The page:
When I am talking to friends and family from home I am frequently asked about Sweden’s national health care.
We haven’t had much interaction with the medical system yet but here is the skinny so far:
Kids get free dental care until the age of 18 (or something like that). Once they registered Mei-mei and Jie-jie in the system (which happened with the assignment of their personnummers) we received loads of letters from various national and local governmental offices. Among these forms were some health questionnaires which asked us to select the health clinic we wanted as our primary clinic and another form that asked us to select a dentist. In both cases there were loads of options close by and centrally located and we made our choices. Shortly thereafter we received a letter from the dental clinic that assigned the children a time to come in for their first dental visit. At the appointed time we went to the dental clinic. It was clean and modern and well-staffed. They saw both children on time and they did a great job with both of them. They said that the children should be seen again in 6 months and they said that they would send a letter with appointment times for them. It is expected that kids and their parents should be freed from school and work for such appointments.
We have yet to have the kids in to the doctor. I have used the medical system, however. According to their schedule, I was ready for my first mammogram. I received a letter in the mail, informing me that it was time for my exam, when I was scheduled to come in and telling me how much it would cost (25 USD). I showed up at the appointed time, they checked my ID, saw me right away and 10 minutes later I was out the door.
Though I have only limited experience with medicine here and the rest of the information I have acquired by asking around, I get the sense that there are a few major differences between Sweden and the U.S. in terms of general/routine health care.
First, folks don’t necessarily go in for annual physicals like Americans lucky enough to have access to preventative health care do. There is a schedule for when you should see the doctor and what for. They contact you to tell you to come in. You have online access to the medical system so you can see what routine care you have coming up, you can look over your own medical history and records, you can make appointments and change the ones they have assigned you. It isn’t completely free but it is very inexpensive and there are caps on your out-of-pocket expenses. In other words, it is like having really prime U.S. medical insurance – the kind where you pay 20 dollars to see the doctor and know that it about the end of it.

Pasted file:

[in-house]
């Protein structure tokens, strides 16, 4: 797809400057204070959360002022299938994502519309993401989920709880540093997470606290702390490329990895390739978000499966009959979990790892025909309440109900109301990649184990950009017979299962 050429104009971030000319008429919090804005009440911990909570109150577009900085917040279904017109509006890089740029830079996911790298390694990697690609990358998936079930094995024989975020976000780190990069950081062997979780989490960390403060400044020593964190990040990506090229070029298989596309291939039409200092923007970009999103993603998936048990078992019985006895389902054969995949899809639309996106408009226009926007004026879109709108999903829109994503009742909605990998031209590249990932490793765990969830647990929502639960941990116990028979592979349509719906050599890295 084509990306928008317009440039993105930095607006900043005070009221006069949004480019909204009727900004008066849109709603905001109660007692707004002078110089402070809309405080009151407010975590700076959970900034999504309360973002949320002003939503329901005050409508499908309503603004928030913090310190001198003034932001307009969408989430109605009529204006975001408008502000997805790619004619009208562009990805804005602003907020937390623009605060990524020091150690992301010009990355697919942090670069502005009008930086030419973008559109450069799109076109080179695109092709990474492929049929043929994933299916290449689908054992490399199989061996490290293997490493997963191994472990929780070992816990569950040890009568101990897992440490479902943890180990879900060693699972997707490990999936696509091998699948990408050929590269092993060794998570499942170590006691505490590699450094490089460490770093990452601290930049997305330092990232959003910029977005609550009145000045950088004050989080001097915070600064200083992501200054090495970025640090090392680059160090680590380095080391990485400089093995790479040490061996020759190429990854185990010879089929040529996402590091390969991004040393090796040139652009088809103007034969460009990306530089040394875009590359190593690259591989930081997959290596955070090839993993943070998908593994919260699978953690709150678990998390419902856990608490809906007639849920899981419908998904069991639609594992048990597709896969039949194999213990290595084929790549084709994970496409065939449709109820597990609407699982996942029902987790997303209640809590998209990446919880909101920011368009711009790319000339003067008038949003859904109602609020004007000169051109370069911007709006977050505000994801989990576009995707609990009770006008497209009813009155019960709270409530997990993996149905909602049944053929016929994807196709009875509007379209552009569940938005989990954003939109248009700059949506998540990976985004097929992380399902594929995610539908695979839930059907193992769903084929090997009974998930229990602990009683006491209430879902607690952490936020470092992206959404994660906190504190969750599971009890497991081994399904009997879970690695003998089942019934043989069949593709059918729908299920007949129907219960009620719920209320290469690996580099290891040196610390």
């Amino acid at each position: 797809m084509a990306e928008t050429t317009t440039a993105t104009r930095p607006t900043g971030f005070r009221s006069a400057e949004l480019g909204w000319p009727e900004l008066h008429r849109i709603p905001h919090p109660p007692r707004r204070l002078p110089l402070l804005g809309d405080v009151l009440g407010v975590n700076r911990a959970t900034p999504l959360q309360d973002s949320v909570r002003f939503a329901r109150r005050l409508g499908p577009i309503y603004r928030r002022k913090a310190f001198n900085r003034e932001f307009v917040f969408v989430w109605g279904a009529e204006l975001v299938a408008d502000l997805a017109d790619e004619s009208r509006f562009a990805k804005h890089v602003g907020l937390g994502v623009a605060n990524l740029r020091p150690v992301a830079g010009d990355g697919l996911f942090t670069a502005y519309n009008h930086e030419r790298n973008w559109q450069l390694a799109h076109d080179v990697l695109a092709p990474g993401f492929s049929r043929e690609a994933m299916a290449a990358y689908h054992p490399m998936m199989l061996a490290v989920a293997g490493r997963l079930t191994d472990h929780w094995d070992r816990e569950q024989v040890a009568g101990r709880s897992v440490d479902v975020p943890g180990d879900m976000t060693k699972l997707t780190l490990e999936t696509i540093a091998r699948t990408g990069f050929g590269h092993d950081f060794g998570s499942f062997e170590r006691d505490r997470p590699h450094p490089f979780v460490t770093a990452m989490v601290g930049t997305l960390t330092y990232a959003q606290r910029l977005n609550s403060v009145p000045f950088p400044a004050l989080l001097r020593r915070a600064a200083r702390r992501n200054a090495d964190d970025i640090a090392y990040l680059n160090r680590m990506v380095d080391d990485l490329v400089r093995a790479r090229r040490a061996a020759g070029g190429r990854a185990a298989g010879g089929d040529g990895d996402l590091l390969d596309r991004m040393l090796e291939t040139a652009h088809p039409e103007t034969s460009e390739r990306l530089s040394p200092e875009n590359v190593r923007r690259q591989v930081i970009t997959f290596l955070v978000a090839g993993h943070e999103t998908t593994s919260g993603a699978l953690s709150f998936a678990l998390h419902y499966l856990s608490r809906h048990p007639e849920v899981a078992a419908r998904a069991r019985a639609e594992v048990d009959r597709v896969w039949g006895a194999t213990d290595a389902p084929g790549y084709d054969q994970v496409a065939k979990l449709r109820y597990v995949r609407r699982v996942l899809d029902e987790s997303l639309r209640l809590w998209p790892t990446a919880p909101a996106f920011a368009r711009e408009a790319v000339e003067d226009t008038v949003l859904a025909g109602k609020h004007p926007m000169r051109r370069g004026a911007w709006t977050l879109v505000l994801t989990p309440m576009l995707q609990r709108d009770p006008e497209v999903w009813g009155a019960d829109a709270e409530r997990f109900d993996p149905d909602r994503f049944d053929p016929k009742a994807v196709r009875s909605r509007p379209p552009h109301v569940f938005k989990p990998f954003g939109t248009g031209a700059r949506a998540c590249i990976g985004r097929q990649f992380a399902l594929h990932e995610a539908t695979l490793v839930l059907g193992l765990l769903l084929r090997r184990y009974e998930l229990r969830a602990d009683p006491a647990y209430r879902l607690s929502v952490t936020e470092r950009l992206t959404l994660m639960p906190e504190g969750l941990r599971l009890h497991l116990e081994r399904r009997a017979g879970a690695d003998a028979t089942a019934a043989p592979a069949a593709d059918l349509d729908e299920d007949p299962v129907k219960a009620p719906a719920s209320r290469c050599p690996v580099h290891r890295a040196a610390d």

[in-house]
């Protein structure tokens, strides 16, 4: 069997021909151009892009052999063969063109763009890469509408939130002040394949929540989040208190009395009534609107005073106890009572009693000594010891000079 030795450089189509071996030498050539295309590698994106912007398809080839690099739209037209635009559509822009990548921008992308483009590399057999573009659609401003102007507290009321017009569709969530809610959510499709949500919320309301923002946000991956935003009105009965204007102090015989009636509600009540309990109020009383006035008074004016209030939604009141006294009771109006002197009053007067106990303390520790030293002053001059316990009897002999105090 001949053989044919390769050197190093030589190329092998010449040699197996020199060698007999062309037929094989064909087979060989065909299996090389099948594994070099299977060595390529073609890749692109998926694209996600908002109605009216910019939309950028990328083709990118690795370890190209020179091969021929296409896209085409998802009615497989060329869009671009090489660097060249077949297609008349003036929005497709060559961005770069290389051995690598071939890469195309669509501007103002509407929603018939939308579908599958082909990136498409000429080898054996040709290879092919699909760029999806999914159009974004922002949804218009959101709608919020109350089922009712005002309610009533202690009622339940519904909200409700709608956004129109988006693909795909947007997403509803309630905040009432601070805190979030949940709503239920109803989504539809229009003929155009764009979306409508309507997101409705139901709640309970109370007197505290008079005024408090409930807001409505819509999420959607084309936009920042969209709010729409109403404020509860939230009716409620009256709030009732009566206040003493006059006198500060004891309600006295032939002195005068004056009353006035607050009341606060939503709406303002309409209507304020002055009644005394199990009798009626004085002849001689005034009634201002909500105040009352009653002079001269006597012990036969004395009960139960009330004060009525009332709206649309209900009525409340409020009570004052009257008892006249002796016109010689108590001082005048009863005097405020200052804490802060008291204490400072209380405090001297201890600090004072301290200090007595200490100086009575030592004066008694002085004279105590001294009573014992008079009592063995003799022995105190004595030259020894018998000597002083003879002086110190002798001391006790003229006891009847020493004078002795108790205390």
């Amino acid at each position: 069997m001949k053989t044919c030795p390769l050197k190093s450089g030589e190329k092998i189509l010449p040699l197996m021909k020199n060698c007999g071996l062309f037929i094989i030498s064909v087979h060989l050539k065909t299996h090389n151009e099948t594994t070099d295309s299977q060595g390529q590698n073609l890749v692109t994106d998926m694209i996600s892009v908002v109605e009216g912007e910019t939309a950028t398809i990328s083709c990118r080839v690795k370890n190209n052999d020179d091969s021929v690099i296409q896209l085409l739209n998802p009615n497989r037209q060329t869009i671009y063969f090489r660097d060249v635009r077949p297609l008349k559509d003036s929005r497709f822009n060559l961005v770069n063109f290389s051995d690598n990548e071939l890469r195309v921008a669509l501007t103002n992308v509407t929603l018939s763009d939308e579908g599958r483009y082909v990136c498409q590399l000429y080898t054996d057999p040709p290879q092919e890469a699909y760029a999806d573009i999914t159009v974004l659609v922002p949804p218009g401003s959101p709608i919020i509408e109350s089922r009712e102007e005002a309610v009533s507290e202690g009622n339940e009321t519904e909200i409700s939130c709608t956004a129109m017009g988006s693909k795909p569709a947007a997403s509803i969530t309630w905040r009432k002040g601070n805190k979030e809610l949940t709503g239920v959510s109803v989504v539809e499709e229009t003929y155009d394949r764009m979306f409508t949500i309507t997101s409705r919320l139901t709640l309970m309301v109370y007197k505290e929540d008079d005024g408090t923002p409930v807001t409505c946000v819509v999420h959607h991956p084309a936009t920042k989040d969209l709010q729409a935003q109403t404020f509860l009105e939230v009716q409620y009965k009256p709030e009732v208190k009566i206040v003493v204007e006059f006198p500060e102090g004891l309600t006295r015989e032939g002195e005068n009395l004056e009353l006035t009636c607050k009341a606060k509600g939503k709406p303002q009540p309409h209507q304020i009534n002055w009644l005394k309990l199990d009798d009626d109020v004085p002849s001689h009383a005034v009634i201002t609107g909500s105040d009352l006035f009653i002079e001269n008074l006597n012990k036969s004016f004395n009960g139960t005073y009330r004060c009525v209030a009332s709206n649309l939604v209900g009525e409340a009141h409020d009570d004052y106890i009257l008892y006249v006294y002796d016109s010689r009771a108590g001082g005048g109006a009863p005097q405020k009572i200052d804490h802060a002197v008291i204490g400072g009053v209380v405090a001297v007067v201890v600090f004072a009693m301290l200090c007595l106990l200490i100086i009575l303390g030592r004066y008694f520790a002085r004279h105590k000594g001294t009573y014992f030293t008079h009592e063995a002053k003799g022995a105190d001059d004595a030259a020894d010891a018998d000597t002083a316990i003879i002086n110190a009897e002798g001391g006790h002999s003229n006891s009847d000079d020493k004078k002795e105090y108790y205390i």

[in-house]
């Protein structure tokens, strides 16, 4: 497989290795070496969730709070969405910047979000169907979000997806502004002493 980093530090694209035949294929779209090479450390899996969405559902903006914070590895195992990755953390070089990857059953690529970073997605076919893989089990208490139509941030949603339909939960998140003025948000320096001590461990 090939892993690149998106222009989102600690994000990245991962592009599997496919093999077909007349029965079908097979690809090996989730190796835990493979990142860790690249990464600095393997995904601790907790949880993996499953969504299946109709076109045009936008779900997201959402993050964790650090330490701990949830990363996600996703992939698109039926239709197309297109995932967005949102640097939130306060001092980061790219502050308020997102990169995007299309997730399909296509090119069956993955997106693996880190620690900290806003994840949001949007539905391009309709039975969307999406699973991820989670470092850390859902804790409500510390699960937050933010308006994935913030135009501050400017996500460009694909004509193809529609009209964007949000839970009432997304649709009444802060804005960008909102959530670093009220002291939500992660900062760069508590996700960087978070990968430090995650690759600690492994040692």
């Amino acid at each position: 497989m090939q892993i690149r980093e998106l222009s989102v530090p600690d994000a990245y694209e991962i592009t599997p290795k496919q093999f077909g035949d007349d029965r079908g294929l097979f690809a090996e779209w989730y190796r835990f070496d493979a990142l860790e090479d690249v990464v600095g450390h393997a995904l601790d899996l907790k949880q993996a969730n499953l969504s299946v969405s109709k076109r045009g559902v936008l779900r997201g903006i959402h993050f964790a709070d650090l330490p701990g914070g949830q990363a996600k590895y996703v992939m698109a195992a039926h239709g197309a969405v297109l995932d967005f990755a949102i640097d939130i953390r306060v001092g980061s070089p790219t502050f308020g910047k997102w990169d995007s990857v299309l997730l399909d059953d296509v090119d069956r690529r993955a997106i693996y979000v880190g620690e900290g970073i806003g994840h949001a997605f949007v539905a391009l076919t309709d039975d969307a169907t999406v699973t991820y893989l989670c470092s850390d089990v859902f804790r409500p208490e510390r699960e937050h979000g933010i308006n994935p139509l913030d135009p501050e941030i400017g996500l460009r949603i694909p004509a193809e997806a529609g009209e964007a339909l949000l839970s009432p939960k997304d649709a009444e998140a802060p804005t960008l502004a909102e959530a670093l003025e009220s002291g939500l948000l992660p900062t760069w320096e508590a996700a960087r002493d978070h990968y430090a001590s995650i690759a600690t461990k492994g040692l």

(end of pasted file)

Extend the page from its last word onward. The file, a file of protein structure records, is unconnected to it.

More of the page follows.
Second, it is a centralized system administered through clinics so I definitely do not get the sense that you establish relationships with set doctors that you see again and again. Instead of depending upon individual care providers or a team of doctors, you rely on the national institution.
Third, if you feel you need to see a doctor for something, one of the first things most people do is go to the pharmacy. Many drugs that require a prescription in the U.S. are available over the counter here and pharmacists actually play a role in recommending medicines and other treatments. Case in point. My ears had been bugging me. I was telling people that I may need to see the doctor. They recommended that I start with the pharmacist. So, I went to the pharmacy (they are all over the place). I explained my symptoms to the pharmacist and she gave me some generic nasonex and extra strength ibuprofin. I had to pay a little something but just a few dollars. If that hadn’t worked, I would have called the health bureau and been assigned a doctor’s appointment in the next couple of days.
Universal health care. I have no complaints.